Jarisch-Herxheimer reaction


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Related to Jarisch-Herxheimer reaction: syphilis

Jarisch-Herxheimer reaction

 [yah´rish herks´hi-mer]
a transient, short-term immunologic reaction commonly seen following antibiotic treatment of early and later stages of syphilis and less often in other diseases, such as borreliosis, brucellosis, typhoid fever, and trichinosis. Manifestations include fever, chills, headache, myalgias, and exacerbation of cutaneous lesions. The reaction has been attributed to liberation of endotoxin-like substances or antigens from the killed or dying microorganisms, but its exact pathogenesis is unclear.
Miller-Keane Encyclopedia and Dictionary of Medicine, Nursing, and Allied Health, Seventh Edition. © 2003 by Saunders, an imprint of Elsevier, Inc. All rights reserved.

Herx·hei·mer re·ac·tion

(herks'hī-mĕr),
an inflammatory reaction in syphilitic tissues (skin, mucous membrane, nervous system, or viscera) induced in certain cases by specific treatment with arsphenamine (Salvarsan), mercury, or antibiotics; believed to be due to a rapid release of treponemal antigen with an associated allergic reaction in the patient.
Farlex Partner Medical Dictionary © Farlex 2012

Herx·hei·mer re·ac·tion

(herks'hīm-er rē-ak'shŭn)
A systemic inflammatory reaction affecting the skin, mucous membranes, nervous system, or viscera occurring after antimicrobial treatment of treponemal disease (e.g., syphilis, Lyme disease); believed to be due to a rapid release of treponemal antigen with an associated allergic reaction in the patient.
Synonym(s): Jarisch-Herxheimer reaction.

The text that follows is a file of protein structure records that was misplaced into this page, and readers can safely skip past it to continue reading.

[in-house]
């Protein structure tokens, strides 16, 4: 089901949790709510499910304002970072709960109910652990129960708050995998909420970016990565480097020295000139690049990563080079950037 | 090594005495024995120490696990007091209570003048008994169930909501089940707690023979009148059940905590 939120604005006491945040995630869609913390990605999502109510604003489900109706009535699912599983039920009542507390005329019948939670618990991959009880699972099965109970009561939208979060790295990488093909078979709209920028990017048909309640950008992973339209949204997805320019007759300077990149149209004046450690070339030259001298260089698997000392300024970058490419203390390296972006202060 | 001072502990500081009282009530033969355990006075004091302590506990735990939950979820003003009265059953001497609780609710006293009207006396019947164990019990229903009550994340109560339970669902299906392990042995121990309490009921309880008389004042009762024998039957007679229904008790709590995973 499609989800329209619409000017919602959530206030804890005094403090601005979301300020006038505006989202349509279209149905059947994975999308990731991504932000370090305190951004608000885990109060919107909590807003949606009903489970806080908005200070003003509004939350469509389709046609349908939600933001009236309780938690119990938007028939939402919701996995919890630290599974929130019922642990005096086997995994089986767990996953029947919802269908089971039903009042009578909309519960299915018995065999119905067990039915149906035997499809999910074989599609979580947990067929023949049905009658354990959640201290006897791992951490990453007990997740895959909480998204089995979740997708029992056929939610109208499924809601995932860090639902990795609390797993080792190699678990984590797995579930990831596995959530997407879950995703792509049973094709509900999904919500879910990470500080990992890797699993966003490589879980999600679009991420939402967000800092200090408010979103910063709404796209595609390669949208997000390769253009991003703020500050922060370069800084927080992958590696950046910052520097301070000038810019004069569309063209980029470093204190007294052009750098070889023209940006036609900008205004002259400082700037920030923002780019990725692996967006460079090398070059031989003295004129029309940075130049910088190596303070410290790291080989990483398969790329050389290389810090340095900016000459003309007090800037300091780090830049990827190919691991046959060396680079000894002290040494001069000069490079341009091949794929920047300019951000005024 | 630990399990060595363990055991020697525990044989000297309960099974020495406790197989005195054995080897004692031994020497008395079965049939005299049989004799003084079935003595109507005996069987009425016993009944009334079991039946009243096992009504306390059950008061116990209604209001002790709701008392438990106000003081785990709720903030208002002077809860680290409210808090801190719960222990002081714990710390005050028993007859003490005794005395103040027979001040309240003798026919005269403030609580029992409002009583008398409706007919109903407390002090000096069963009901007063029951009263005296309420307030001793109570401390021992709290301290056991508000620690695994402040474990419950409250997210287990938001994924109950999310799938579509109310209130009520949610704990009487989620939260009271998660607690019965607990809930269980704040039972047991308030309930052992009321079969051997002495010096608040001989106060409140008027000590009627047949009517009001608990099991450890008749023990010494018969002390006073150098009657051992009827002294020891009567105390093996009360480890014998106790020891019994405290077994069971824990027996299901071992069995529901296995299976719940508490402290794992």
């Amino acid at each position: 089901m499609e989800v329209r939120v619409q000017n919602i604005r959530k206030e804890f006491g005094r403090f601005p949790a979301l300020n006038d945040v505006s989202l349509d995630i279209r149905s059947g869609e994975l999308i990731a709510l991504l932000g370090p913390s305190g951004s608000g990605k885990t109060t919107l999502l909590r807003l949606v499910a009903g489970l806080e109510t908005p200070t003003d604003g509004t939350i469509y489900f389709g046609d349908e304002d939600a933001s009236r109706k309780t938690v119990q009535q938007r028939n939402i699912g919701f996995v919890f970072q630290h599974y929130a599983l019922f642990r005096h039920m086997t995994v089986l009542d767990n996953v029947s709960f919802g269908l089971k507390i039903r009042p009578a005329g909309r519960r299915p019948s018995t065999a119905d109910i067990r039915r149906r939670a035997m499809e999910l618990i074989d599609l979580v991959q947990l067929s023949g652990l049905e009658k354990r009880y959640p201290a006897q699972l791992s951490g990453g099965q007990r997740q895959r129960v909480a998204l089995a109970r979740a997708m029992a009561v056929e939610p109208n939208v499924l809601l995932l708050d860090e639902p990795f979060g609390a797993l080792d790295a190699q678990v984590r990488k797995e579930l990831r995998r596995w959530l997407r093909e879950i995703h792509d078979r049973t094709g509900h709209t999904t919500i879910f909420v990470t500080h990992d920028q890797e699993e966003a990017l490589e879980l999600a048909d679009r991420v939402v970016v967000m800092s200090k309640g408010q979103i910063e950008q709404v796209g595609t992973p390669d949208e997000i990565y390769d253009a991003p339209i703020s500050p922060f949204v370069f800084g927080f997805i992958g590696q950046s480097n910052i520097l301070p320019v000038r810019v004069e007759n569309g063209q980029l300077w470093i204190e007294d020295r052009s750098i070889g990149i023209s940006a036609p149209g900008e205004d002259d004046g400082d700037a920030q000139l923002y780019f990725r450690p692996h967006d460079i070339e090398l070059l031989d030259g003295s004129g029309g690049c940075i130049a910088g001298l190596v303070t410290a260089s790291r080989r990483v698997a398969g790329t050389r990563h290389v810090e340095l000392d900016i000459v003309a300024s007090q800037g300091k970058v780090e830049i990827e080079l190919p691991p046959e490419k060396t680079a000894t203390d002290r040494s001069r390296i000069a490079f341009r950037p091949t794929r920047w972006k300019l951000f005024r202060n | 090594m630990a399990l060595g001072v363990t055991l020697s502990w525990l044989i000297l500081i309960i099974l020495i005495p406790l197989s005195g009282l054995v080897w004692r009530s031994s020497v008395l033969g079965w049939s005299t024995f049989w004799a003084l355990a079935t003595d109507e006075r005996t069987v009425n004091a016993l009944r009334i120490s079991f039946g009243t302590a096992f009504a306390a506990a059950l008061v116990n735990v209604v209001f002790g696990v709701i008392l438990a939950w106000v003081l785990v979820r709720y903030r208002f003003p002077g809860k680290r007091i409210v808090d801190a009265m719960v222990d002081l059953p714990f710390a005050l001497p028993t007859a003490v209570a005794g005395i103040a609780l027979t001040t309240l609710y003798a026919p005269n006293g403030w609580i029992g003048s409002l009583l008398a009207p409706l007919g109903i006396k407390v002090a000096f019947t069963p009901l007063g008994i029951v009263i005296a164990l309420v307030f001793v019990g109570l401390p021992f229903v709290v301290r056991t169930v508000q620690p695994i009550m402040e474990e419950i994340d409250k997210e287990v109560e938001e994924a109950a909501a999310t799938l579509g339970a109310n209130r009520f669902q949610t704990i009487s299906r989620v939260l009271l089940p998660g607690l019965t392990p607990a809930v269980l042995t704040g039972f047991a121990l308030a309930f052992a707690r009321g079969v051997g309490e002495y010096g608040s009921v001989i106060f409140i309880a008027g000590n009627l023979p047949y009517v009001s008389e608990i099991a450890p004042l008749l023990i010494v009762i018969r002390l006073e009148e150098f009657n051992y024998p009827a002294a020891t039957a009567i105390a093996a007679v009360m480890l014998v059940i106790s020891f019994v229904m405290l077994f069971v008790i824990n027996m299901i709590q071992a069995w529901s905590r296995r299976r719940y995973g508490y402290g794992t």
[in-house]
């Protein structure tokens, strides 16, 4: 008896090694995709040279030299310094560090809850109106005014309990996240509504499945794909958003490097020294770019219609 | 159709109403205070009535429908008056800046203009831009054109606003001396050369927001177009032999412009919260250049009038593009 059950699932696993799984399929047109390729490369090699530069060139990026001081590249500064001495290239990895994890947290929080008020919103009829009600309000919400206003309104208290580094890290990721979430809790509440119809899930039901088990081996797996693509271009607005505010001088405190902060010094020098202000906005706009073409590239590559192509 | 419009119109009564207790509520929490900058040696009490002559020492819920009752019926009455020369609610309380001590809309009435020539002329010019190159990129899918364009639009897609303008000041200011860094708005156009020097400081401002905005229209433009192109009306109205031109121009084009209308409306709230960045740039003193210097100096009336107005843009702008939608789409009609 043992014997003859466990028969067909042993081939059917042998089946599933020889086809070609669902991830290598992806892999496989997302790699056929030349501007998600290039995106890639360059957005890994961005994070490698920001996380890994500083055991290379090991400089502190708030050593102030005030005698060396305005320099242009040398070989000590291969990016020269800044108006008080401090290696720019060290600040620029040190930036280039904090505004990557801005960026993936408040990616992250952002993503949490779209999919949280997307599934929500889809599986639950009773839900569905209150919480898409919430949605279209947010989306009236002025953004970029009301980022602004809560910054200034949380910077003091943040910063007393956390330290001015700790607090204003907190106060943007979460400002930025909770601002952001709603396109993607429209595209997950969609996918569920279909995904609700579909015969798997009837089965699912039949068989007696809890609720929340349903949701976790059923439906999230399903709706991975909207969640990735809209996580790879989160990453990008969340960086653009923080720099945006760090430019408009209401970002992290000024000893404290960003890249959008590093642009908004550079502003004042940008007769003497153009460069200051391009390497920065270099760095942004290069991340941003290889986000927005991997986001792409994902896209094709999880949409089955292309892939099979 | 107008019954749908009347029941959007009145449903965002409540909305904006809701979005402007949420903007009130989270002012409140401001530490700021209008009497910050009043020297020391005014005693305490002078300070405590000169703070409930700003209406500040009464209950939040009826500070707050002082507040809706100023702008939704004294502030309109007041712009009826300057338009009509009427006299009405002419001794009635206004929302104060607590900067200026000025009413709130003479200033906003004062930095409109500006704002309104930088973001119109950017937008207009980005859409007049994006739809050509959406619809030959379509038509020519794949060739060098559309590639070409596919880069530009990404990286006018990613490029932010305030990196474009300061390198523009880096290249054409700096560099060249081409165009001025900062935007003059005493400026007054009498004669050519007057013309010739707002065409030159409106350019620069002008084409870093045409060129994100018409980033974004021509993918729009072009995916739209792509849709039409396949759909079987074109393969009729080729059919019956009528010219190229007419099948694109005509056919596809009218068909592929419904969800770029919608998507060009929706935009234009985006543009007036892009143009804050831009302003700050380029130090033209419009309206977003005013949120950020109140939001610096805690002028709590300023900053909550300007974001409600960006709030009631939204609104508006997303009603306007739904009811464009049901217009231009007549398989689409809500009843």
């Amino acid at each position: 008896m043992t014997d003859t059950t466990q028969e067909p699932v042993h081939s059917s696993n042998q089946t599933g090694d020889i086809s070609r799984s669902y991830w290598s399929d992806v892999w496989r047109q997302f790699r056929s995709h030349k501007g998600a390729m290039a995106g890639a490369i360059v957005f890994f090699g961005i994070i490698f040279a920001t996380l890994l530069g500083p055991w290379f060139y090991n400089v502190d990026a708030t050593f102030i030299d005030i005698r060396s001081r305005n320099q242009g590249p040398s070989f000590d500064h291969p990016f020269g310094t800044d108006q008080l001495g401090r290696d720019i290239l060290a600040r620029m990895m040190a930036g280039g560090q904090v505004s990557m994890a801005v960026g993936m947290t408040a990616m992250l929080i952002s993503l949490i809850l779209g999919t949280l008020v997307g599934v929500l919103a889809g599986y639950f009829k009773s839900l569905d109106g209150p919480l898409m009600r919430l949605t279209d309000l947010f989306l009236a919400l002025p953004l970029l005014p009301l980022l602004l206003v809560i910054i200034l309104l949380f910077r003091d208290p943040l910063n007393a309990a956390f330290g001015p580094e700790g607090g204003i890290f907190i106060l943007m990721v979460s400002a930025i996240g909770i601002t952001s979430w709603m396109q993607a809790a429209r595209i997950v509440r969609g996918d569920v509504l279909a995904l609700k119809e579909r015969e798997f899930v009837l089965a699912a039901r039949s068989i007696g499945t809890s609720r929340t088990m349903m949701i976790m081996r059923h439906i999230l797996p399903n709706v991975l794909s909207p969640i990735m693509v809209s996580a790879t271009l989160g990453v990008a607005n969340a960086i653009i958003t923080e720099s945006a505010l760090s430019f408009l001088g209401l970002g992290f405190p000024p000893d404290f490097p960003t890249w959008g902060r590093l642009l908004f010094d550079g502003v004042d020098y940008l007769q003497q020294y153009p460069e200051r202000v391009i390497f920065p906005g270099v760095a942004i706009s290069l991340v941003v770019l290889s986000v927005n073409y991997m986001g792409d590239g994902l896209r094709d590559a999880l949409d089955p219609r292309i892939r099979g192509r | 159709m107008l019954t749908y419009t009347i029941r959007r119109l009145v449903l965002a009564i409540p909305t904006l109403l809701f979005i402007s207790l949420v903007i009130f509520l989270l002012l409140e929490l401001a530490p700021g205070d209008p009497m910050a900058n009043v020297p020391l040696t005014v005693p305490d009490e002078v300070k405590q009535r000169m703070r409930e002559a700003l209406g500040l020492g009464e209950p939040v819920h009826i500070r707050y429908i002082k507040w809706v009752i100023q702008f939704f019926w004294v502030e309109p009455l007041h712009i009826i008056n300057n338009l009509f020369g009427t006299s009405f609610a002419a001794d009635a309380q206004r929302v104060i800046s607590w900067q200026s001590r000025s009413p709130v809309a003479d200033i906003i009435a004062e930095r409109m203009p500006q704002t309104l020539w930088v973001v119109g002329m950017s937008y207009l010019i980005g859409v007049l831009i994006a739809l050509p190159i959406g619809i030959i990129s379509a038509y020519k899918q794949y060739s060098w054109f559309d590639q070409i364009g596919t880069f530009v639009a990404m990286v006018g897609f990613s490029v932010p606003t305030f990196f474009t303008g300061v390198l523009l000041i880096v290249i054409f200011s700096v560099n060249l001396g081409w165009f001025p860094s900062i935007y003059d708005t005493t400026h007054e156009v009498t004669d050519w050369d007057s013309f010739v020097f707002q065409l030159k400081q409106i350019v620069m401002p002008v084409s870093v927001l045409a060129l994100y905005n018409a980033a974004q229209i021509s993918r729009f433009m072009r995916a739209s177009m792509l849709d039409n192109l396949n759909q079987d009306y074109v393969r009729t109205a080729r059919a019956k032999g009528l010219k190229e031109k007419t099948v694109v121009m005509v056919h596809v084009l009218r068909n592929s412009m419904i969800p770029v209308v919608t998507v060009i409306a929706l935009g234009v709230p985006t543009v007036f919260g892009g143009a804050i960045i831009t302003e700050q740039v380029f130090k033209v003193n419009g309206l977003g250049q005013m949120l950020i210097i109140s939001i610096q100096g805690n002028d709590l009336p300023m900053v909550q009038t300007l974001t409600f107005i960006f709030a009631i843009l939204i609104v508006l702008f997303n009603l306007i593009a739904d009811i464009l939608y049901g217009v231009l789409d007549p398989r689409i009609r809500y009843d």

Medical Dictionary for the Health Professions and Nursing © Farlex 2012

Jarisch-Herxheimer reaction

A sudden acute feverish reaction, often associated with a flare-up of a skin rash, sometimes occurring within hours of beginning treatment of SYPHILIS, LEPTOSPIROSIS or RELAPSING FEVER with penicillin. The reaction is thought to be caused by allergy to some of the products of destroyed spirochaetes. (Adolf Jarisch, 1850–1902, Austrian dermatologist; and Karl Herxheimer, 1861–1944, German dermatologist).
Collins Dictionary of Medicine © Robert M. Youngson 2004, 2005

Jarisch-Herxheimer reaction

A temporary reaction to penicillin treatment for syphilis that includes fever, chills, and worsening of the skin rash or chancre.
Mentioned in: Leptospirosis, Syphilis
Gale Encyclopedia of Medicine. Copyright 2008 The Gale Group, Inc. All rights reserved.

Herxheimer,

Karl, German dermatologist, 1861-1944.
Herxheimer reaction - an inflammatory reaction in syphilitic tissues induced by specific treatment with Salvarsan, mercury, or antibiotics. Synonym(s): Jarisch-Herxheimer reaction
Herxheimer spiral
Jarisch-Herxheimer reaction - Synonym(s): Herxheimer reaction

Jarisch,

Adolf, Austrian dermatologist, 1850-1902.
Bezold-Jarisch reflex - see under Bezold, Albert von
Jarisch-Herxheimer reaction - Synonym(s): Herxheimer reaction
Medical Eponyms © Farlex 2012

Herx·hei·mer re·ac·tion

(herks'hīm-er rē-ak'shŭn)
Inflammatory reaction in patients with syphilis induced in some cases by treatment with some drugs.
Synonym(s): Jarisch-Herxheimer reaction.
Medical Dictionary for the Dental Professions © Farlex 2012
References in periodicals archive ?
The Jarisch-Herxheimer reaction is common after the initiation of therapy (onset: 1-4 hours), with one case series reporting an incidence of 54% (1).
She was treated with intravenous doxycycline and developed a probable Jarisch-Herxheimer reaction before recovering fully.
No signs of a Jarisch-Herxheimer reaction were seen.
Some people have experienced a Jarisch-Herxheimer reaction when microorganisms die off more quickly than the body's cleanup system can handle.
Patients 1 and 5 showed an acute febrile reaction after the first antimicrobial dose: symptoms were compatible with a Jarisch-Herxheimer reaction (JHR).
Jarisch-Herxheimer reaction was considered (7), and intravenous penicillin was replaced with ceftriaxone.
A Jarisch-Herxheimer reaction was noted for 7 (15%) of the 46 B.
In addition, delay or failure of titer decline after treatment, predilection for developing the Jarisch-Herxheimer reaction, and clinical relapse have also been described in HIV infection (1,4,7,8).
What makes this study interesting is that each subsequent course of antibiotics given after the relapses was followed by Jarisch-Herxheimer reactions, which are known to occur only when active bacteria are dying, which implies that active bacteria were still present in the body after multiple courses of antibiotics.